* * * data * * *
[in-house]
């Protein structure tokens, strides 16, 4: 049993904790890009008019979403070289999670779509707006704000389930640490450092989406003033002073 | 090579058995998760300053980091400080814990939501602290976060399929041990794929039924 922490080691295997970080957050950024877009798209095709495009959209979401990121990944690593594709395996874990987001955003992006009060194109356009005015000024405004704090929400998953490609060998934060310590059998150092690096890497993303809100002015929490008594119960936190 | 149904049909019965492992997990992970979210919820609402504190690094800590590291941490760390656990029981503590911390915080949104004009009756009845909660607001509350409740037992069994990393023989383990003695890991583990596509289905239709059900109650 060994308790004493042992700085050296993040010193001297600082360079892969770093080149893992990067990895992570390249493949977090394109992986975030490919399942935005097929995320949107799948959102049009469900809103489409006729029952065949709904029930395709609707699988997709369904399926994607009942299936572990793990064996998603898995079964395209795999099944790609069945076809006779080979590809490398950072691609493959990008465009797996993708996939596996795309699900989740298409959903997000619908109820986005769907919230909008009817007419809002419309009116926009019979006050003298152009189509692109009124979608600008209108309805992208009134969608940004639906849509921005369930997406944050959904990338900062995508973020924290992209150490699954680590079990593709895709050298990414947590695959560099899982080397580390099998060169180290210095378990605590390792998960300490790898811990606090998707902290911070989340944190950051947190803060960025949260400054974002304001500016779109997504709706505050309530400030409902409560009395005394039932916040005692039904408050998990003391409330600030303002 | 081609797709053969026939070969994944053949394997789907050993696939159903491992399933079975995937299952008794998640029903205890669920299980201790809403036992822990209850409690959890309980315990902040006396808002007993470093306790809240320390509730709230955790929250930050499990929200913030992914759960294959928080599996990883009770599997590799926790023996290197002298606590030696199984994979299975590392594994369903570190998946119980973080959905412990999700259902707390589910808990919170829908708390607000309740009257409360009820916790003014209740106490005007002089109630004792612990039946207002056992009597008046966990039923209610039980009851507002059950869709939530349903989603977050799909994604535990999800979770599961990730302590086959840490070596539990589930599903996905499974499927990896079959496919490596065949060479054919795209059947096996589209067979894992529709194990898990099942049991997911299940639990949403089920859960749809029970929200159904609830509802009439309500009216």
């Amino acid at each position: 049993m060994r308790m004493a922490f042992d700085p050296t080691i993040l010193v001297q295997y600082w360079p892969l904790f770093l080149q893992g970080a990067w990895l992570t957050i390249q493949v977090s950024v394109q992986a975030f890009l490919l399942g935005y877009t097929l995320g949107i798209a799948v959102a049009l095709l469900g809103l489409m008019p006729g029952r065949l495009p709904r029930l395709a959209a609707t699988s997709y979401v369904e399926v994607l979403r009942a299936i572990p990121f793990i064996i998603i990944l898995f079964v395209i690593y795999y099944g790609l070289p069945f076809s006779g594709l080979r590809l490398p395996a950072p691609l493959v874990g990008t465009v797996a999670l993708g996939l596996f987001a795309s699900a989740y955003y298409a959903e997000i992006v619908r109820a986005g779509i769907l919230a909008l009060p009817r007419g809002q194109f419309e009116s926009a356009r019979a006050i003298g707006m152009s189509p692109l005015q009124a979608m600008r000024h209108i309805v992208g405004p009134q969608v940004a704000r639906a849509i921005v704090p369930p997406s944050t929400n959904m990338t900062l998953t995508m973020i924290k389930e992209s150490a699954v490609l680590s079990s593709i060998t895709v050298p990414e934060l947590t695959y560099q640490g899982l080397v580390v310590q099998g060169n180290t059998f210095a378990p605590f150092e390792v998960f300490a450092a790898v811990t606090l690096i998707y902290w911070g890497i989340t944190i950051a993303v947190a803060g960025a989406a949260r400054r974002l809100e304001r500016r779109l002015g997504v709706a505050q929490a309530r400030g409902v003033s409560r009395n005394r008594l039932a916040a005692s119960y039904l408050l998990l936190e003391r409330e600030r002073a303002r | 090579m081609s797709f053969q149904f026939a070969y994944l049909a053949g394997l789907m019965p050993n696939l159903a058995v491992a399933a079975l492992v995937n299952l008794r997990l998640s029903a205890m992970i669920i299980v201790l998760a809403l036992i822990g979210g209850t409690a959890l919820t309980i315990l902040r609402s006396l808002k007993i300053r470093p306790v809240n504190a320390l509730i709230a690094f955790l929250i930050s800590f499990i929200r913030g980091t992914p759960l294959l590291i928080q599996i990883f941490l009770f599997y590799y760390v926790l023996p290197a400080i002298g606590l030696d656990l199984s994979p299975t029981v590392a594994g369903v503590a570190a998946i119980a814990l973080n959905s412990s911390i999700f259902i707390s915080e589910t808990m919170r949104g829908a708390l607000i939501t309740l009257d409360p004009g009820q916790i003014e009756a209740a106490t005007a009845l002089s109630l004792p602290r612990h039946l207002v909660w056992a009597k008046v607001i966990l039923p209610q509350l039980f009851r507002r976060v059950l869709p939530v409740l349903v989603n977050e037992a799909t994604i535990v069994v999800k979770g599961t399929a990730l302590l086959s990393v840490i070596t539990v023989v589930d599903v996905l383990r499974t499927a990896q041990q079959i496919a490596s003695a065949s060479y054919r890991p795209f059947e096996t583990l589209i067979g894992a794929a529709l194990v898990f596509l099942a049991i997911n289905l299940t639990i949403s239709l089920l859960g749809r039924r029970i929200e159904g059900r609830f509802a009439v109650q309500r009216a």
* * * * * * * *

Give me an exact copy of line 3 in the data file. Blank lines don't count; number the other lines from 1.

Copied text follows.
């Amino acid at each position: 049993m060994r308790m004493a922490f042992d700085p050296t080691i993040l010193v001297q295997y600082w360079p892969l904790f770093l080149q893992g970080a990067w990895l992570t957050i390249q493949v977090s950024v394109q992986a975030f890009l490919l399942g935005y877009t097929l995320g949107i798209a799948v959102a049009l095709l469900g809103l489409m008019p006729g029952r065949l495009p709904r029930l395709a959209a609707t699988s997709y979401v369904e399926v994607l979403r009942a299936i572990p990121f793990i064996i998603i990944l898995f079964v395209i690593y795999y099944g790609l070289p069945f076809s006779g594709l080979r590809l490398p395996a950072p691609l493959v874990g990008t465009v797996a999670l993708g996939l596996f987001a795309s699900a989740y955003y298409a959903e997000i992006v619908r109820a986005g779509i769907l919230a909008l009060p009817r007419g809002q194109f419309e009116s926009a356009r019979a006050i003298g707006m152009s189509p692109l005015q009124a979608m600008r000024h209108i309805v992208g405004p009134q969608v940004a704000r639906a849509i921005v704090p369930p997406s944050t929400n959904m990338t900062l998953t995508m973020i924290k389930e992209s150490a699954v490609l680590s079990s593709i060998t895709v050298p990414e934060l947590t695959y560099q640490g899982l080397v580390v310590q099998g060169n180290t059998f210095a378990p605590f150092e390792v998960f300490a450092a790898v811990t606090l690096i998707y902290w911070g890497i989340t944190i950051a993303v947190a803060g960025a989406a949260r400054r974002l809100e304001r500016r779109l002015g997504v709706a505050q929490a309530r400030g409902v003033s409560r009395n005394r008594l039932a916040a005692s119960y039904l408050l998990l936190e003391r409330e600030r002073a303002r | 090579m081609s797709f053969q149904f026939a070969y994944l049909a053949g394997l789907m019965p050993n696939l159903a058995v491992a399933a079975l492992v995937n299952l008794r997990l998640s029903a205890m992970i669920i299980v201790l998760a809403l036992i822990g979210g209850t409690a959890l919820t309980i315990l902040r609402s006396l808002k007993i300053r470093p306790v809240n504190a320390l509730i709230a690094f955790l929250i930050s800590f499990i929200r913030g980091t992914p759960l294959l590291i928080q599996i990883f941490l009770f599997y590799y760390v926790l023996p290197a400080i002298g606590l030696d656990l199984s994979p299975t029981v590392a594994g369903v503590a570190a998946i119980a814990l973080n959905s412990s911390i999700f259902i707390s915080e589910t808990m919170r949104g829908a708390l607000i939501t309740l009257d409360p004009g009820q916790i003014e009756a209740a106490t005007a009845l002089s109630l004792p602290r612990h039946l207002v909660w056992a009597k008046v607001i966990l039923p209610q509350l039980f009851r507002r976060v059950l869709p939530v409740l349903v989603n977050e037992a799909t994604i535990v069994v999800k979770g599961t399929a990730l302590l086959s990393v840490i070596t539990v023989v589930d599903v996905l383990r499974t499927a990896q041990q079959i496919a490596s003695a065949s060479y054919r890991p795209f059947e096996t583990l589209i067979g894992a794929a529709l194990v898990f596509l099942a049991i997911n289905l299940t639990i949403s239709l089920l859960g749809r039924r029970i929200e159904g059900r609830f509802a009439v109650q309500r009216a």